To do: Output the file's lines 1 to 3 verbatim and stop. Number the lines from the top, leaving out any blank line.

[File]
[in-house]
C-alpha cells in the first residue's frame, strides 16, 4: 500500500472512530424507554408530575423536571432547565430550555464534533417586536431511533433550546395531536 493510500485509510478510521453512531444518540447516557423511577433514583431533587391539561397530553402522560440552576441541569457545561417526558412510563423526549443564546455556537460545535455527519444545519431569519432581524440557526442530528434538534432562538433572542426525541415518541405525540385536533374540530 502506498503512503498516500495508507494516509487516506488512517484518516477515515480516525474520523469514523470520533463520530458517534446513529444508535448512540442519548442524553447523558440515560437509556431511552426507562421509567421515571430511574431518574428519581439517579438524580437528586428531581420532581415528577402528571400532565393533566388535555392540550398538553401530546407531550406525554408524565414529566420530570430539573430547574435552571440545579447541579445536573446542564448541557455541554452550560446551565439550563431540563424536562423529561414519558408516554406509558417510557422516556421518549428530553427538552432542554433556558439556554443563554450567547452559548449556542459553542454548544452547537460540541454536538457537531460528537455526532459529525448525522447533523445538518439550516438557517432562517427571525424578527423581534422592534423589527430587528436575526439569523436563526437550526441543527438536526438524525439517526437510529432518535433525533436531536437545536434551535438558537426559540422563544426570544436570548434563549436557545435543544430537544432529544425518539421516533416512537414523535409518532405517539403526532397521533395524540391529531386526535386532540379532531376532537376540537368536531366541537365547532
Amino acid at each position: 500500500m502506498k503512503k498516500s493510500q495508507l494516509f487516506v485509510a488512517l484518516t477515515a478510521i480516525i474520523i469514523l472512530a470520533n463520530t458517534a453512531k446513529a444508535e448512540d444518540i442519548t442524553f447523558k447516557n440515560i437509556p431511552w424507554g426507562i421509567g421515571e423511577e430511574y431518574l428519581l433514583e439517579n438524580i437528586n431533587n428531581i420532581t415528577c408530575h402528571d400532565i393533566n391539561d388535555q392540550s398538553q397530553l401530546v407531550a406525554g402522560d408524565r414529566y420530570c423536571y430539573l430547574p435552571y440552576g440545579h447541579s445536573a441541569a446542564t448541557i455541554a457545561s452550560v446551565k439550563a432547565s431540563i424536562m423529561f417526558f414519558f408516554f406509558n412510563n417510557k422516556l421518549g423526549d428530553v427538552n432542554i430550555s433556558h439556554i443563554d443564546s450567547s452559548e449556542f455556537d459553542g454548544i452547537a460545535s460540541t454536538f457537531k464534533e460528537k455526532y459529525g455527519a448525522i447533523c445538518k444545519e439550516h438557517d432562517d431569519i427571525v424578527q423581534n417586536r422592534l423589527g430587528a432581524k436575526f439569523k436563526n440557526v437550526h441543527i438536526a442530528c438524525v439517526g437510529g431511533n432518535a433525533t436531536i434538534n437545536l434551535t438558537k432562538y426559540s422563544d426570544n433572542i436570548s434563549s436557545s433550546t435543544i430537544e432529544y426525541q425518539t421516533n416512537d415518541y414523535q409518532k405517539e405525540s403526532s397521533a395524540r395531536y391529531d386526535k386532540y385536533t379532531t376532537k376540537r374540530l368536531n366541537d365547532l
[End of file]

[in-house]
C-alpha cells in the first residue's frame, strides 16, 4: 500500500472512530424507554408530575423536571432547565430550555464534533417586536431511533433550546395531536 493510500485509510478510521453512531444518540447516557423511577433514583431533587391539561397530553402522560440552576441541569457545561417526558412510563423526549443564546455556537460545535455527519444545519431569519432581524440557526442530528434538534432562538433572542426525541415518541405525540385536533374540530 502506498503512503498516500495508507494516509487516506488512517484518516477515515480516525474520523469514523470520533463520530458517534446513529444508535448512540442519548442524553447523558440515560437509556431511552426507562421509567421515571430511574431518574428519581439517579438524580437528586428531581420532581415528577402528571400532565393533566388535555392540550398538553401530546407531550406525554408524565414529566420530570430539573430547574435552571440545579447541579445536573446542564448541557455541554452550560446551565439550563431540563424536562423529561414519558408516554406509558417510557422516556421518549428530553427538552432542554433556558439556554443563554450567547452559548449556542459553542454548544452547537460540541454536538457537531460528537455526532459529525448525522447533523445538518439550516438557517432562517427571525424578527423581534422592534423589527430587528436575526439569523436563526437550526441543527438536526438524525439517526437510529432518535433525533436531536437545536434551535438558537426559540422563544426570544436570548434563549436557545435543544430537544432529544425518539421516533416512537414523535409518532405517539403526532397521533395524540391529531386526535386532540379532531376532537376540537368536531366541537365547532
Amino acid at each position: 500500500m502506498k503512503k498516500s493510500q495508507l494516509f487516506v485509510a488512517l484518516t477515515a478510521i480516525i474520523i469514523l472512530a470520533n463520530t458517534a453512531k446513529a444508535e448512540d444518540i442519548t442524553f447523558k447516557n440515560i437509556p431511552w424507554g426507562i421509567g421515571e423511577e430511574y431518574l428519581l433514583e439517579n438524580i437528586n431533587n428531581i420532581t415528577c408530575h402528571d400532565i393533566n391539561d388535555q392540550s398538553q397530553l401530546v407531550a406525554g402522560d408524565r414529566y420530570c423536571y430539573l430547574p435552571y440552576g440545579h447541579s445536573a441541569a446542564t448541557i455541554a457545561s452550560v446551565k439550563a432547565s431540563i424536562m423529561f417526558f414519558f408516554f406509558n412510563n417510557k422516556l421518549g423526549d428530553v427538552n432542554i430550555s433556558h439556554i443563554d443564546s450567547s452559548e449556542f455556537d459553542g454548544i452547537a460545535s460540541t454536538f457537531k464534533e460528537k455526532y459529525g455527519a448525522i447533523c445538518k444545519e439550516h438557517d432562517d431569519i427571525v424578527q423581534n417586536r422592534l423589527g430587528a432581524k436575526f439569523k436563526n440557526v437550526h441543527i438536526a442530528c438524525v439517526g437510529g431511533n432518535a433525533t436531536i434538534n437545536l434551535t438558537k432562538y426559540s422563544d426570544n433572542i436570548s434563549s436557545s433550546t435543544i430537544e432529544y426525541q425518539t421516533n416512537d415518541y414523535q409518532k405517539e405525540s403526532s397521533a395524540r395531536y391529531d386526535k386532540y385536533t379532531t376532537k376540537r374540530l368536531n366541537d365547532l